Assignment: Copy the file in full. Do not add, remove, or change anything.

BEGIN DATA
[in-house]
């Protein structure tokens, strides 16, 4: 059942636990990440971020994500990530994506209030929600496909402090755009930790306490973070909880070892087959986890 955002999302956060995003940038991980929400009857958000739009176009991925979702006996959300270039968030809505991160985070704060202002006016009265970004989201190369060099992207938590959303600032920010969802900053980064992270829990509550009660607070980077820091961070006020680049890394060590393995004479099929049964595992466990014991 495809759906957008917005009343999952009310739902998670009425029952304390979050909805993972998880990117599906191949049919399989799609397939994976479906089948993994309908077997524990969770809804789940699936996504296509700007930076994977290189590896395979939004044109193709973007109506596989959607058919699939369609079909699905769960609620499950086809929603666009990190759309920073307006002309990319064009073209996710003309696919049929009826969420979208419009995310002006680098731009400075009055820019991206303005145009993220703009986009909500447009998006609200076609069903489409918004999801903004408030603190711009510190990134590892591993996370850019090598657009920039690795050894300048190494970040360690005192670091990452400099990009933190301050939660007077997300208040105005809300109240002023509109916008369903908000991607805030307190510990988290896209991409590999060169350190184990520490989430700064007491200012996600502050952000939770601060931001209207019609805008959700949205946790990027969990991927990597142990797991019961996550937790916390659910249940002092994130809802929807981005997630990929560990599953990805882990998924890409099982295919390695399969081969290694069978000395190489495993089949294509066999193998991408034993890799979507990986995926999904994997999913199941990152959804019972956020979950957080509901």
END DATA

[in-house]
């Protein structure tokens, strides 16, 4: 059942636990990440971020994500990530994506209030929600496909402090755009930790306490973070909880070892087959986890 955002999302956060995003940038991980929400009857958000739009176009991925979702006996959300270039968030809505991160985070704060202002006016009265970004989201190369060099992207938590959303600032920010969802900053980064992270829990509550009660607070980077820091961070006020680049890394060590393995004479099929049964595992466990014991 495809759906957008917005009343999952009310739902998670009425029952304390979050909805993972998880990117599906191949049919399989799609397939994976479906089948993994309908077997524990969770809804789940699936996504296509700007930076994977290189590896395979939004044109193709973007109506596989959607058919699939369609079909699905769960609620499950086809929603666009990190759309920073307006002309990319064009073209996710003309696919049929009826969420979208419009995310002006680098731009400075009055820019991206303005145009993220703009986009909500447009998006609200076609069903489409918004999801903004408030603190711009510190990134590892591993996370850019090598657009920039690795050894300048190494970040360690005192670091990452400099990009933190301050939660007077997300208040105005809300109240002023509109916008369903908000991607805030307190510990988290896209991409590999060169350190184990520490989430700064007491200012996600502050952000939770601060931001209207019609805008959700949205946790990027969990991927990597142990797991019961996550937790916390659910249940002092994130809802929807981005997630990929560990599953990805882990998924890409099982295919390695399969081969290694069978000395190489495993089949294509066999193998991408034993890799979507990986995926999904994997999913199941990152959804019972956020979950957080509901």